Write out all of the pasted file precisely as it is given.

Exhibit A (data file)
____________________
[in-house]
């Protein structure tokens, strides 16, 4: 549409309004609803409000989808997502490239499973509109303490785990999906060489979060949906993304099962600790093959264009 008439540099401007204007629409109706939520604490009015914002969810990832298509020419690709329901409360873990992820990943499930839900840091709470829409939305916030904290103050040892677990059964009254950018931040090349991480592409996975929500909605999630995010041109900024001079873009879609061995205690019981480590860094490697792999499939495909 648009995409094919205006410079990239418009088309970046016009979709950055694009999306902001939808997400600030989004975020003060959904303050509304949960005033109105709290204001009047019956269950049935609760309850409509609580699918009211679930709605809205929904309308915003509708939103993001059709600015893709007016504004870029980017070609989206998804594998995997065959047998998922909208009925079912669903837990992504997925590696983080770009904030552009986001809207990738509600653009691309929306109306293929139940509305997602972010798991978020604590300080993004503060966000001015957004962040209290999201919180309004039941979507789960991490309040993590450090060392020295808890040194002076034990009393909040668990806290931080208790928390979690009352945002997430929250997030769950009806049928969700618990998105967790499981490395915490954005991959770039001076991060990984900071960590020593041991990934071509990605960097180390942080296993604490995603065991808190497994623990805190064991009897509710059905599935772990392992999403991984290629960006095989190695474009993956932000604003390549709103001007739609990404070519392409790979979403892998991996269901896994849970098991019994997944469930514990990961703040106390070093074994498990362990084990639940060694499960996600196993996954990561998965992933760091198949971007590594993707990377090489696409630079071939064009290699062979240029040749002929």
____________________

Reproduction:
[in-house]
């Protein structure tokens, strides 16, 4: 549409309004609803409000989808997502490239499973509109303490785990999906060489979060949906993304099962600790093959264009 008439540099401007204007629409109706939520604490009015914002969810990832298509020419690709329901409360873990992820990943499930839900840091709470829409939305916030904290103050040892677990059964009254950018931040090349991480592409996975929500909605999630995010041109900024001079873009879609061995205690019981480590860094490697792999499939495909 648009995409094919205006410079990239418009088309970046016009979709950055694009999306902001939808997400600030989004975020003060959904303050509304949960005033109105709290204001009047019956269950049935609760309850409509609580699918009211679930709605809205929904309308915003509708939103993001059709600015893709007016504004870029980017070609989206998804594998995997065959047998998922909208009925079912669903837990992504997925590696983080770009904030552009986001809207990738509600653009691309929306109306293929139940509305997602972010798991978020604590300080993004503060966000001015957004962040209290999201919180309004039941979507789960991490309040993590450090060392020295808890040194002076034990009393909040668990806290931080208790928390979690009352945002997430929250997030769950009806049928969700618990998105967790499981490395915490954005991959770039001076991060990984900071960590020593041991990934071509990605960097180390942080296993604490995603065991808190497994623990805190064991009897509710059905599935772990392992999403991984290629960006095989190695474009993956932000604003390549709103001007739609990404070519392409790979979403892998991996269901896994849970098991019994997944469930514990990961703040106390070093074994498990362990084990639940060694499960996600196993996954990561998965992933760091198949971007590594993707990377090489696409630079071939064009290699062979240029040749002929």